The ELICITIN RESPONSE (ELR) protein from Solanum microdontum can recognize INF1 elicitin of Phytophthora infestans and trigger defense responses. ELR is a receptor-like protein (RLP) that lacks a cytoplasmic signaling domain and is anticipated to require interaction with a signaling-competent receptor-like kinase (RLK). SUPPRESSOR OF BIR1-1 (SOBIR1) has been proposed as a general interactor for RLPs involved in immunity and as such, is a potential interactor for ELR. Here we investigate whether SOBIR1 is required for response to INF1 and resistance to P. infestans and whether it associates with ELR. Our results show that virus-induced gene silencing (VIGS) of SOBIR1 in Nicotiana benthamiana leads to loss of INF1-triggered cell death and increased susceptibility to P. infestans. Using genetic complementation, we found that the kinase activity of SOBIR1 is required for INF1-triggered cell death. Co-immunoprecipitation experiments showed that ELR constitutively associates with potato SOBIR1 in planta, forming a bi-partite receptor complex. Upon INF1 elicitation, this ELR-SOBIR1 complex recruits SOMATIC EMPBRYOGENESIS RECEPTOR KINASE 3 (SERK3) leading to downstream signaling activation. Overall, our study shows that SOBIR1 is required for basal resistance to P. infestans and for INF1-triggered cell death, and functions as an adaptor kinase for ELR.

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PLOS Pathogens: Tricked or trapped—Two decoy mechanisms in host–pathogen interactions (2018)

PLOS Pathogens: Tricked or trapped—Two decoy mechanisms in host–pathogen interactions (2018) | Plants and Microbes | Scoop.it

Antagonistic interactions between hosts and pathogens frequently result in arms races. The host attempts to recognise the pathogen and inhibit its growth and spread, whereas the pathogen tries to subvert recognition and suppress host responses. These antagonistic interactions drive the evolution of ‘decoys’ in both hosts and pathogens. In host–pathogen interactions, the term decoy describes molecules that mimic a component at the host–pathogen interface that is manipulated during infection. Decoys undergo the same manipulation as the component they mimic, but they serve the opposite role, either by preventing manipulation of the component they mimic or by triggering a molecular recognition event. At least three different types of decoy have been defined, described in detail below. However, these different decoy models cause confusion on how they function mechanistically. Here, we discuss the three different types of decoys with examples and classify them according to two distinct mechanisms.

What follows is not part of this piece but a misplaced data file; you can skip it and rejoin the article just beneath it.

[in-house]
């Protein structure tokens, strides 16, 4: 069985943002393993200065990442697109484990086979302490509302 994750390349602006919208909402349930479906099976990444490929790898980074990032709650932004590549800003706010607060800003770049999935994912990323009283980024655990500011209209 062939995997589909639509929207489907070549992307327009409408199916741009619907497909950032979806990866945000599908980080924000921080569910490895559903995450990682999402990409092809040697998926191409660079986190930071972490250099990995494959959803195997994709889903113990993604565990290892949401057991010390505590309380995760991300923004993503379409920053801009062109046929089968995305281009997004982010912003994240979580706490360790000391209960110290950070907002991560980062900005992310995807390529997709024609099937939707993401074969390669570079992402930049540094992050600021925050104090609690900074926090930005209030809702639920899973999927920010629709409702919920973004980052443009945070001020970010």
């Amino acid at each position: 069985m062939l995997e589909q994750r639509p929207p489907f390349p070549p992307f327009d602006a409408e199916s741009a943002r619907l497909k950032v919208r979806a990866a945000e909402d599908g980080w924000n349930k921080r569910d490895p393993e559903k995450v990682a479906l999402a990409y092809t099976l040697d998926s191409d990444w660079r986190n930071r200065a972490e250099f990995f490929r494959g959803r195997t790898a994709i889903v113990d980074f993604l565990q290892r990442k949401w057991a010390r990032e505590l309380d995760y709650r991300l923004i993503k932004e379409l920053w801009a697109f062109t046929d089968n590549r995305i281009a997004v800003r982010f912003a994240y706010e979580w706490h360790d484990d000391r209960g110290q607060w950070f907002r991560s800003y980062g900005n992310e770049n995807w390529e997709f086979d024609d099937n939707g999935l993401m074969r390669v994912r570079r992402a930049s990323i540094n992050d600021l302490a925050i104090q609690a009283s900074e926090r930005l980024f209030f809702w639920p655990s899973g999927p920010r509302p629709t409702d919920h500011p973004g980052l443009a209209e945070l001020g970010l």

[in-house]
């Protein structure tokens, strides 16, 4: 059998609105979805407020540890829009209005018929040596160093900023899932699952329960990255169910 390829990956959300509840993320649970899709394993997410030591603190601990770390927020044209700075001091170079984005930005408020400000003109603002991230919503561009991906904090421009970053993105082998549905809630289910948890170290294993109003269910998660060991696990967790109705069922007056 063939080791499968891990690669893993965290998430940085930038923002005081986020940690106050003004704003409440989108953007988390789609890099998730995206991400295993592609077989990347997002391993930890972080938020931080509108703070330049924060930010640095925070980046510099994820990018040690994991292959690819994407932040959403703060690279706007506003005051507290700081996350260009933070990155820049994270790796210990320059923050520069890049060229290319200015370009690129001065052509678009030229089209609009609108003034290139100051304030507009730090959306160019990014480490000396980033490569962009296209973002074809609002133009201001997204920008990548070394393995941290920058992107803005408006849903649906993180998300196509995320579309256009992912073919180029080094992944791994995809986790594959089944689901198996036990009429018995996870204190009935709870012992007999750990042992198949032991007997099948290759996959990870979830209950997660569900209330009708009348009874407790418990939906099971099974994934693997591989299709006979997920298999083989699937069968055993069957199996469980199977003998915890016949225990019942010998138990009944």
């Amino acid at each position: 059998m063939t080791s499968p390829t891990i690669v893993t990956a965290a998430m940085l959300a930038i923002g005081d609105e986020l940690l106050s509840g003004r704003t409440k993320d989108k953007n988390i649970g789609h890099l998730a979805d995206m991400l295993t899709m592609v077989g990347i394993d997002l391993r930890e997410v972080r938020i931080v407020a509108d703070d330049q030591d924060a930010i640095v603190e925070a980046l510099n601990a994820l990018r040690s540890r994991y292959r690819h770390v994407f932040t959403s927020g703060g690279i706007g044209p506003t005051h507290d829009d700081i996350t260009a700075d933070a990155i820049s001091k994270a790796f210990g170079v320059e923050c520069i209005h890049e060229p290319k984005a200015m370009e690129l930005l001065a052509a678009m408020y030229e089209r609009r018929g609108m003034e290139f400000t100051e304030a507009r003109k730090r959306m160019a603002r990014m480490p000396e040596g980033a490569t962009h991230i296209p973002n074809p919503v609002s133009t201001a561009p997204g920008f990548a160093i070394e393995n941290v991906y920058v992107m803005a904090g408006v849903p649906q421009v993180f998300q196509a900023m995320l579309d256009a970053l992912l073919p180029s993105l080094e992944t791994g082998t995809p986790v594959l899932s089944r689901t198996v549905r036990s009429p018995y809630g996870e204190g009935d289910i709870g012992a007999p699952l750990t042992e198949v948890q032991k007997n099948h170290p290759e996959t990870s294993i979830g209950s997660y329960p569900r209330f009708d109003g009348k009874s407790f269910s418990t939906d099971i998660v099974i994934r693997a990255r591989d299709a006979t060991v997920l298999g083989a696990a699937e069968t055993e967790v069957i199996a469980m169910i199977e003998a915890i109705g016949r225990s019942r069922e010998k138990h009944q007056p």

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Tweet from David Cooke‏ @Llewelyn68: update on Phytophthora infestans in the UK (2018)

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Annual Reviews of Virology: Cassava Mosaic and Brown Streak Diseases: Current Perspectives and Beyond (2018)

Annual Reviews of Virology: Cassava Mosaic and Brown Streak Diseases: Current Perspectives and Beyond (2018) | Plants and Microbes | Scoop.it

Cassava is the fourth largest source of calories in the world but is subject to economically important yield losses due to viral diseases, including cassava brown streak disease and cassava mosaic disease. Cassava mosaic disease occurs in sub-Saharan Africa and the Asian subcontinent and is associated with nine begomovirus species, whereas cassava brown streak disease has to date been reported only in sub-Saharan Africa and is caused by two distinct ipomovirus species. We present an overview of key milestones and their significance in the understanding and characterization of these two major diseases as well as their associated viruses and whitefly vector. New biotechnologies offer a wide range of opportunities to reduce virus-associated yield losses in cassava for farmers and can additionally enable the exploitation of this valuable crop for industrial purposes. This review explores established and new technologies for genetic manipulation to achieve desired traits such as virus resistance.

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CGSpace: Defeating cassava witches’ broom: a cartoon guide for extension workers and farmers in South East Asia (2015)

CGSpace: Defeating cassava witches’ broom: a cartoon guide for extension workers and farmers in South East Asia (2015) | Plants and Microbes | Scoop.it